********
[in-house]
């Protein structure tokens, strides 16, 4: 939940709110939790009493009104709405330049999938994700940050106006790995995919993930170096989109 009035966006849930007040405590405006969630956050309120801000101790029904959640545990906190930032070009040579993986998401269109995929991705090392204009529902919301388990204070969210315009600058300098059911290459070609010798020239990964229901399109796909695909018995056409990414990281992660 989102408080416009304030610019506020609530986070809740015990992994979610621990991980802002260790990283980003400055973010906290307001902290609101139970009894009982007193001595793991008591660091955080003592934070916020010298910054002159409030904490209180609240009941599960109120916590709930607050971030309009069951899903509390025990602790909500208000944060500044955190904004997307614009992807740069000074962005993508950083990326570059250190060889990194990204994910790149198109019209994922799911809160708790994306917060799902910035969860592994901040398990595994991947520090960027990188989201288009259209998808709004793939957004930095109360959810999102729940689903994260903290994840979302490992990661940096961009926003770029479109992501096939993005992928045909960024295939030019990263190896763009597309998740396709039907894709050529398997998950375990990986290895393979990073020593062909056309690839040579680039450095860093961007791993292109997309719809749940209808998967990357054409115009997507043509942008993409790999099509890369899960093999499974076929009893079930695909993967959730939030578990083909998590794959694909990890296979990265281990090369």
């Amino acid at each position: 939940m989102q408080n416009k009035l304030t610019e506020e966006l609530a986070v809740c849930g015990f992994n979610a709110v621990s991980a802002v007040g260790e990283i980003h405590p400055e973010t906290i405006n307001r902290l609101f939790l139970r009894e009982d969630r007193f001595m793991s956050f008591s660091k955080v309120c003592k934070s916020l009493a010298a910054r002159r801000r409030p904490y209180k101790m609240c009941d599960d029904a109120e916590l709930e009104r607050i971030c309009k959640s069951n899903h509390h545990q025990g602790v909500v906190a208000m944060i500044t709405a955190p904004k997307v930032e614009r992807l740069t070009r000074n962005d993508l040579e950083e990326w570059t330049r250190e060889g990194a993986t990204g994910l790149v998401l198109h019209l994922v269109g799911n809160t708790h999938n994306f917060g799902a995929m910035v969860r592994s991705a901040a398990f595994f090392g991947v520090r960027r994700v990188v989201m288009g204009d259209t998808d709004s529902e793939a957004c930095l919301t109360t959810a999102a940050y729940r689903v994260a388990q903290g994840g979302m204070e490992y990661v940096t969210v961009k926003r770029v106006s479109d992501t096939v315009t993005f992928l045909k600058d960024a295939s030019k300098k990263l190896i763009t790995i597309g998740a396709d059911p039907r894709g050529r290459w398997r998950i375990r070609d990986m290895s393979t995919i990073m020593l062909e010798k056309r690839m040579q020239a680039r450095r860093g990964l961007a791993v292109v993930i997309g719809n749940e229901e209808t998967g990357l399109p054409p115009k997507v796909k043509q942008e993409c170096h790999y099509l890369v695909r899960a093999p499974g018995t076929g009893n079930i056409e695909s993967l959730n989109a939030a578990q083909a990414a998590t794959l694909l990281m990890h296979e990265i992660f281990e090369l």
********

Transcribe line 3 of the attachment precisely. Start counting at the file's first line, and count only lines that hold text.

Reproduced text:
């Amino acid at each position: 939940m989102q408080n416009k009035l304030t610019e506020e966006l609530a986070v809740c849930g015990f992994n979610a709110v621990s991980a802002v007040g260790e990283i980003h405590p400055e973010t906290i405006n307001r902290l609101f939790l139970r009894e009982d969630r007193f001595m793991s956050f008591s660091k955080v309120c003592k934070s916020l009493a010298a910054r002159r801000r409030p904490y209180k101790m609240c009941d599960d029904a109120e916590l709930e009104r607050i971030c309009k959640s069951n899903h509390h545990q025990g602790v909500v906190a208000m944060i500044t709405a955190p904004k997307v930032e614009r992807l740069t070009r000074n962005d993508l040579e950083e990326w570059t330049r250190e060889g990194a993986t990204g994910l790149v998401l198109h019209l994922v269109g799911n809160t708790h999938n994306f917060g799902a995929m910035v969860r592994s991705a901040a398990f595994f090392g991947v520090r960027r994700v990188v989201m288009g204009d259209t998808d709004s529902e793939a957004c930095l919301t109360t959810a999102a940050y729940r689903v994260a388990q903290g994840g979302m204070e490992y990661v940096t969210v961009k926003r770029v106006s479109d992501t096939v315009t993005f992928l045909k600058d960024a295939s030019k300098k990263l190896i763009t790995i597309g998740a396709d059911p039907r894709g050529r290459w398997r998950i375990r070609d990986m290895s393979t995919i990073m020593l062909e010798k056309r690839m040579q020239a680039r450095r860093g990964l961007a791993v292109v993930i997309g719809n749940e229901e209808t998967g990357l399109p054409p115009k997507v796909k043509q942008e993409c170096h790999y099509l890369v695909r899960a093999p499974g018995t076929g009893n079930i056409e695909s993967l959730n989109a939030a578990q083909a990414a998590t794959l694909l990281m990890h296979e990265i992660f281990e090369l």